The Banana Toe: The Force has to go somewhere. It’s a Jedi Gait Rule.
* note: there are 4 photos to today’s blog post. Be sure you click through all 4.
When you toe off, you have to toe off from somewhere in the foot unless you like an apropulsive hip flexion gait, where you just lift you foot off the ground from foot flat, kind of like a true neurologic “foot drop” gait client would. But, if you are lucky enough not to have a true foot drop, you are going to push off somewhere in the foot. You can do it off the lateral foot (low gear toe off) and lesser toes, or you can do it off the big toe (high gear) the way we were built to do it.
The above pictures show a nasty dorsal crown of osteophytes that is limiting hallux (big toe) extension/dorsiflexion. This is true hallus rigidus and hallux limitus. When this client attempts to toe off, the joint cannot normally partake in the activity, there is no Windlass effect, no posturing up over the sesamoids for mechanical advantage etc.
In this scenario, there are two places you can put it, up into the next proximal joint(s) meaning the met-cuneiform joint or further down into the interphalangeal joint. In other words. the loads go proximal or distal to the limited joint, and they eventually play out there, over and over and over gain. The former option would basically mean you are pronating/dorsiflexing through the midfoot which is never good (can you say Saddle exostosis ! ouch !) or the latter option is to dorsiflex through the interphalangeal joint and over time that toe begins to attenuate plantar ligamentous structures and extend beyond its normal limits resulting in the “Chiquita” toe (a upward bent toe resembling a banana shape). This will disable the long flexor of the great toe (FHL: flexor hallucis longus).and inhibit mechanical advantage of the extensor digitorum brevis. If you struggle with the “how and why” behind this sentence in terms of restoration attempts, you need to watch my video here. It will offer you deeper insights.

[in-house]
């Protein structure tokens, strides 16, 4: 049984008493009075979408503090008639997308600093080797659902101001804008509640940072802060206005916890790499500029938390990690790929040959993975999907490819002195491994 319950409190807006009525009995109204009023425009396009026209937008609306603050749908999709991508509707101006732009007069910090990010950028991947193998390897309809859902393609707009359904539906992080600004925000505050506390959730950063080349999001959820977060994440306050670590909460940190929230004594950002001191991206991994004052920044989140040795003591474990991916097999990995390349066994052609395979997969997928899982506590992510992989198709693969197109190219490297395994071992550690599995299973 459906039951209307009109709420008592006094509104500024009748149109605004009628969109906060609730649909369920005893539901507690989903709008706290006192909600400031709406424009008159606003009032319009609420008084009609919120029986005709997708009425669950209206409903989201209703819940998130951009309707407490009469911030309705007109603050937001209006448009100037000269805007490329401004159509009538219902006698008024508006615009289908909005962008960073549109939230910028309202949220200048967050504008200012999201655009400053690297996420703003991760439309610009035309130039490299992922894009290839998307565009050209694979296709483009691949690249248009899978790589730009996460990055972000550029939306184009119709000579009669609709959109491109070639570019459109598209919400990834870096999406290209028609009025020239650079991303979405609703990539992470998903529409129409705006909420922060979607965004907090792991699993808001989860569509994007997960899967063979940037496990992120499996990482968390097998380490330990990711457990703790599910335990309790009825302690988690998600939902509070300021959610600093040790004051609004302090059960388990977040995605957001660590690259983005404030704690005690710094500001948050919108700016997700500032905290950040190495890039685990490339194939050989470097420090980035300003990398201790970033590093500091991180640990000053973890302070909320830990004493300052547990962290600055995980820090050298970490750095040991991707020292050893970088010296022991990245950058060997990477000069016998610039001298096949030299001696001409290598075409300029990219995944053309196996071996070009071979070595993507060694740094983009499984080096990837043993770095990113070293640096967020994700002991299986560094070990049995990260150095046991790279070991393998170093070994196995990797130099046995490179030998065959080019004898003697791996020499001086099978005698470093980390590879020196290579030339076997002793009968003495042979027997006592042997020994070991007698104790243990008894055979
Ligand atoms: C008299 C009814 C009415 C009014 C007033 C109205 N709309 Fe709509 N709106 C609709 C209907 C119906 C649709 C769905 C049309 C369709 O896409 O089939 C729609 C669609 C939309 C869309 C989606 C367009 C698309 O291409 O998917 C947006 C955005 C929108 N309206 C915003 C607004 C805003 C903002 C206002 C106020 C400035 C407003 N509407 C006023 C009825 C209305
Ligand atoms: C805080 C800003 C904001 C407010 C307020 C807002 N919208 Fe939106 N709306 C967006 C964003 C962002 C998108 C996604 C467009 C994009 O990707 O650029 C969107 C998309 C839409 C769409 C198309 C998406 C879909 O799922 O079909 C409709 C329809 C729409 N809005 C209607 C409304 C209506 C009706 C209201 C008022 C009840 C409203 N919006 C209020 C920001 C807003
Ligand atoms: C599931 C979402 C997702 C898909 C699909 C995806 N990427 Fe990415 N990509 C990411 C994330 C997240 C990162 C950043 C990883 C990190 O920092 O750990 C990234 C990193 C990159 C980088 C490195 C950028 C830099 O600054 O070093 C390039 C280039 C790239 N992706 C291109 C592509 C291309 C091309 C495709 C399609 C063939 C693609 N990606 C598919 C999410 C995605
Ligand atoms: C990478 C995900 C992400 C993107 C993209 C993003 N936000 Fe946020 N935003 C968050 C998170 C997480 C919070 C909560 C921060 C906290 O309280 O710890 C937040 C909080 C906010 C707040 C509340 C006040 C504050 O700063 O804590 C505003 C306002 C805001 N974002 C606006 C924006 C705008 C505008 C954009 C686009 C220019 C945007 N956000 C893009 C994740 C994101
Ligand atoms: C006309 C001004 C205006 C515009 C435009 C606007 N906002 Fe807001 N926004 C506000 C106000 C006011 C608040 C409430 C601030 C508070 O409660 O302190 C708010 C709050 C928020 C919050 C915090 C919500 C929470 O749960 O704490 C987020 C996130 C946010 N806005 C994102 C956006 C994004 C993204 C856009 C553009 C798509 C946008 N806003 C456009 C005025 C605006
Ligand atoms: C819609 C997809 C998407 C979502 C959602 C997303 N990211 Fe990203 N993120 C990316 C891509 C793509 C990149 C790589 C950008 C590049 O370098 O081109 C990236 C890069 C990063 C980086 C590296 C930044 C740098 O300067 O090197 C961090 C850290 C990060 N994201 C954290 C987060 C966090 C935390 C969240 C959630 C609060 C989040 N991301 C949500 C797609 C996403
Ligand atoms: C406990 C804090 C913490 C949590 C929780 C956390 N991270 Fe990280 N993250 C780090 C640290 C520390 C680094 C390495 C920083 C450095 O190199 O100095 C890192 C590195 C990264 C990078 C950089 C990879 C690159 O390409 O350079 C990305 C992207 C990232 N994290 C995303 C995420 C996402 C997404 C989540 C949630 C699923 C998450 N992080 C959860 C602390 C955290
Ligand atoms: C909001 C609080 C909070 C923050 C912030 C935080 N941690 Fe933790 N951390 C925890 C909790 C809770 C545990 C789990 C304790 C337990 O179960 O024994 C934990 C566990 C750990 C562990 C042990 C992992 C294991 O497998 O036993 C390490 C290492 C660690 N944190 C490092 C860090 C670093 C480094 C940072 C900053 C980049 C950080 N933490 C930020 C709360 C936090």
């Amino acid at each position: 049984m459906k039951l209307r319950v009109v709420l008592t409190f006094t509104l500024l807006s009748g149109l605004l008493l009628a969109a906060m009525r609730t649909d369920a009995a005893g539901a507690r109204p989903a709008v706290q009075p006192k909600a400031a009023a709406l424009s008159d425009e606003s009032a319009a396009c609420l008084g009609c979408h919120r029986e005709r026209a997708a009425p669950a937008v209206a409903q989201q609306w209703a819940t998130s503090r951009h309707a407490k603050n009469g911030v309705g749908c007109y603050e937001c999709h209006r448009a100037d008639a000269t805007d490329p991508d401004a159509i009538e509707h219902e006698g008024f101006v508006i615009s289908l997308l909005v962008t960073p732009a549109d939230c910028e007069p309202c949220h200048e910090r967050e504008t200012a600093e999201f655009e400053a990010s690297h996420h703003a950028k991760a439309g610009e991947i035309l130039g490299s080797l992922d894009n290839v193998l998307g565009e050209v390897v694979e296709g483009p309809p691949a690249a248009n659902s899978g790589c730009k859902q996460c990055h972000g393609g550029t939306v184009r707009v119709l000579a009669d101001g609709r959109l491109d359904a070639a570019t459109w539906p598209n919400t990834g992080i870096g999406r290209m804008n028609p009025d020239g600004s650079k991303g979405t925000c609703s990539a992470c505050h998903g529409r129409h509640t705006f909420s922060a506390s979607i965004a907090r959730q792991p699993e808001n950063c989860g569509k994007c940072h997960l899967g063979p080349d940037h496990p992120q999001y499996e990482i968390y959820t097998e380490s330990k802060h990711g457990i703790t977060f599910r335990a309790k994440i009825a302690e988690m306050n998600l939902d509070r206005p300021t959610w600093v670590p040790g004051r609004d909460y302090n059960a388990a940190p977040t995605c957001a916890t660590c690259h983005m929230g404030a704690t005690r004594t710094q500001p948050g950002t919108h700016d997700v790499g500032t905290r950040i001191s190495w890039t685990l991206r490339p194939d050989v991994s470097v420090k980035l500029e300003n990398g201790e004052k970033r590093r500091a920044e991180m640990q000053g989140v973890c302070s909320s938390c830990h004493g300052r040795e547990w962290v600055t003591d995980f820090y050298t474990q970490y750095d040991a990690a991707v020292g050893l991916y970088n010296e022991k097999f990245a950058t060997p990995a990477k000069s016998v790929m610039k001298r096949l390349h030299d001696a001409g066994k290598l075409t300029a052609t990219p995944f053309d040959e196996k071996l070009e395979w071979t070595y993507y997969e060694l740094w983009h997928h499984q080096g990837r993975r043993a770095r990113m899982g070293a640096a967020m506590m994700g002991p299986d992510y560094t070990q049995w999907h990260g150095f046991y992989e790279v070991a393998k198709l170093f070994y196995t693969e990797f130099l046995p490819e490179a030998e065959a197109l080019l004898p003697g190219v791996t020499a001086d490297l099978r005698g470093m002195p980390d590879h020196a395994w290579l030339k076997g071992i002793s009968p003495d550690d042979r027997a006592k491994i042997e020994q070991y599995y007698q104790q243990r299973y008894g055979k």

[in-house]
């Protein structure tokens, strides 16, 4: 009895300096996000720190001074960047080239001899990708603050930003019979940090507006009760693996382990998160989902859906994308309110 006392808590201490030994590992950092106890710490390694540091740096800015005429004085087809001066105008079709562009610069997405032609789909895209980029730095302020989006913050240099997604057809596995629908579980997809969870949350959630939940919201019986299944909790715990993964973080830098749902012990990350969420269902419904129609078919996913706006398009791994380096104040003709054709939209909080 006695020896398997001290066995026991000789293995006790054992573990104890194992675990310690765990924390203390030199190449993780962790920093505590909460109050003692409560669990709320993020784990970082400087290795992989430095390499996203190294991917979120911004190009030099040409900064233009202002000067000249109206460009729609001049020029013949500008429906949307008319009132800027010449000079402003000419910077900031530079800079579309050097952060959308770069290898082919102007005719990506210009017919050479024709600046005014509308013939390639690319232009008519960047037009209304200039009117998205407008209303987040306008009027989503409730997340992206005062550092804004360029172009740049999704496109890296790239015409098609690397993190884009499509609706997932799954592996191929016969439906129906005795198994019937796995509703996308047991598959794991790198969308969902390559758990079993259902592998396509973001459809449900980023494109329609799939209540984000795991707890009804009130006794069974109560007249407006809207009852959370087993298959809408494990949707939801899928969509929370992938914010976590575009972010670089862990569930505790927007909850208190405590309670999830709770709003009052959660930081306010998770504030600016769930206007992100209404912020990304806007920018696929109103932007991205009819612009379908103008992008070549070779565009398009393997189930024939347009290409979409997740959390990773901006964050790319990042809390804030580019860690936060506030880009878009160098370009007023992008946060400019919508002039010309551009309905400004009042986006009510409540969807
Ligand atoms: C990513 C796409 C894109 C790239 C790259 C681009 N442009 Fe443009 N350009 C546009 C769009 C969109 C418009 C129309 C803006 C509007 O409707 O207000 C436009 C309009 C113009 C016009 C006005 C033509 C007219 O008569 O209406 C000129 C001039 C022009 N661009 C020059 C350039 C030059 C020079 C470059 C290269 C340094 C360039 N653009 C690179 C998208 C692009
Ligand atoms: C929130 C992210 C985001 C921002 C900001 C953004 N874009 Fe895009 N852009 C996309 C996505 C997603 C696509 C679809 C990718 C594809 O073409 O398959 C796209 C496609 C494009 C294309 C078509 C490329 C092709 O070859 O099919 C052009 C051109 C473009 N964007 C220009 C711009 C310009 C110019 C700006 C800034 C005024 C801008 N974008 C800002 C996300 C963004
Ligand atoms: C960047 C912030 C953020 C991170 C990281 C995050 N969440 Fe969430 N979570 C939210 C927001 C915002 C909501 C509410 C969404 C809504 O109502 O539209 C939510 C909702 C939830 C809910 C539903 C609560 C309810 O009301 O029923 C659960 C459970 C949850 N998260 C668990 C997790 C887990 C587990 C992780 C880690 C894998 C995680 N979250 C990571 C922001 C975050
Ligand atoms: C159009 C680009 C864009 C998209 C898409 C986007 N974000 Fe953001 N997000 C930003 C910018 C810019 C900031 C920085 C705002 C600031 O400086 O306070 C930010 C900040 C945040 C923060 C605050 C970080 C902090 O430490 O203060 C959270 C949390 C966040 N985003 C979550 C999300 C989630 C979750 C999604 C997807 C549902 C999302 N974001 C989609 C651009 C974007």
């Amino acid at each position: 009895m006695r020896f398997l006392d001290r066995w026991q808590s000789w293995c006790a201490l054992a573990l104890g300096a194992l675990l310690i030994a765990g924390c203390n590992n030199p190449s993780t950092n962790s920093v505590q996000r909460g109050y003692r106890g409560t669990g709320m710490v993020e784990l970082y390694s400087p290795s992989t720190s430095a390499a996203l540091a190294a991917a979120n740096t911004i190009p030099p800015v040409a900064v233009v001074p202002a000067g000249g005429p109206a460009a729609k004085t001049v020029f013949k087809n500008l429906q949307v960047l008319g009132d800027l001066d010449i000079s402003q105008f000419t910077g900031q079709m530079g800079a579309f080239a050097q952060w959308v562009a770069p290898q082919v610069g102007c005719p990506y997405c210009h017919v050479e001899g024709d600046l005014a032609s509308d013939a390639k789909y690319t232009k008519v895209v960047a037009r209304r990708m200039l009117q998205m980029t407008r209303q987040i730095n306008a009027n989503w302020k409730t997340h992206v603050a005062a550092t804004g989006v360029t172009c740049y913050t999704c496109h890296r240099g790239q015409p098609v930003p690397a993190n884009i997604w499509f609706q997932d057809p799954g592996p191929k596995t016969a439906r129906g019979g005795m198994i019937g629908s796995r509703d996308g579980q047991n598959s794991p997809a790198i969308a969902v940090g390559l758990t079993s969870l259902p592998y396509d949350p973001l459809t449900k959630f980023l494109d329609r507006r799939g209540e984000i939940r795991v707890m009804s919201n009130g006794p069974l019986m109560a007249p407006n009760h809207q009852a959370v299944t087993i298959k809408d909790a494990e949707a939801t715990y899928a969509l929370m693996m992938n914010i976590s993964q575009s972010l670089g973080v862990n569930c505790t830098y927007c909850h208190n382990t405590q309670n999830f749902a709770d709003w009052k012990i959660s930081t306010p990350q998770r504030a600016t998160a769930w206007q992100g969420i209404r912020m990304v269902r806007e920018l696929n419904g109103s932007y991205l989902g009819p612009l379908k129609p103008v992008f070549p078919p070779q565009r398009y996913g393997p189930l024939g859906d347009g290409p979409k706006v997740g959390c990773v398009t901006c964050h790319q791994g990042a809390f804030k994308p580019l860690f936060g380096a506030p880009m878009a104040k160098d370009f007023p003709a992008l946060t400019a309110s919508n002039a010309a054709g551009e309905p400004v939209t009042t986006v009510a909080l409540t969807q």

Will this toe become painful ? yes, in time it is quite possible. Is there much you can do? Sure, a rocker bottomed shoe will help take the load at toe off instead of forcing it into this toe or the midfoot. Will an orthotic help ? Well, this is a loaded question. If you are putting the forces into the midfoot choice as described above, the orthotic will block that motion and you will likely default option into the toe presentation above. So you are merely just moving loading forces around. It can be helpful, but you are quite possibly “robbing Peter to pay Paul” as they say. The video I asked you to watch can be helpful but it will force that metatarsophalangeal joint into extension, a range it does not have, so it is not a remedy and not recommended. Perhaps some awareness and slight increase in FHL(long toe flexor) use can be attained however. These are tricky cases, simple in theory, but execution can be fussy and requires patient awareness and education. We like the rocker bottomed shoe as a nice easy solution and some increased FHL use awareness. Help them find a little more FHL use by putting a pencil under the crease of the toe and help them to drive the tip of the toe down just a little out of that banana extension posture. It can help them control the overloading of the dorsal aspect of the interphalangeal joint.
As always, lets carry this forward into gait thoughts. How is hip extension going to be in this client ? How is glute strength ? Hip joint range ? Hip extension motor patterning ? Will the client go into anterior pelvic tilt to borrow the last range of hip extension ? Will the hamstrings have to accommodate ? Lots of yummy biomechanical and neurological mental gymnastics here. Bottom line answer to all the above ? “ it depends, they will have to accommodate and compensate”. And as the Jedi Gait Rule goes, “the Force as to go somewhere”.
Shawn Allen, one of the gait guys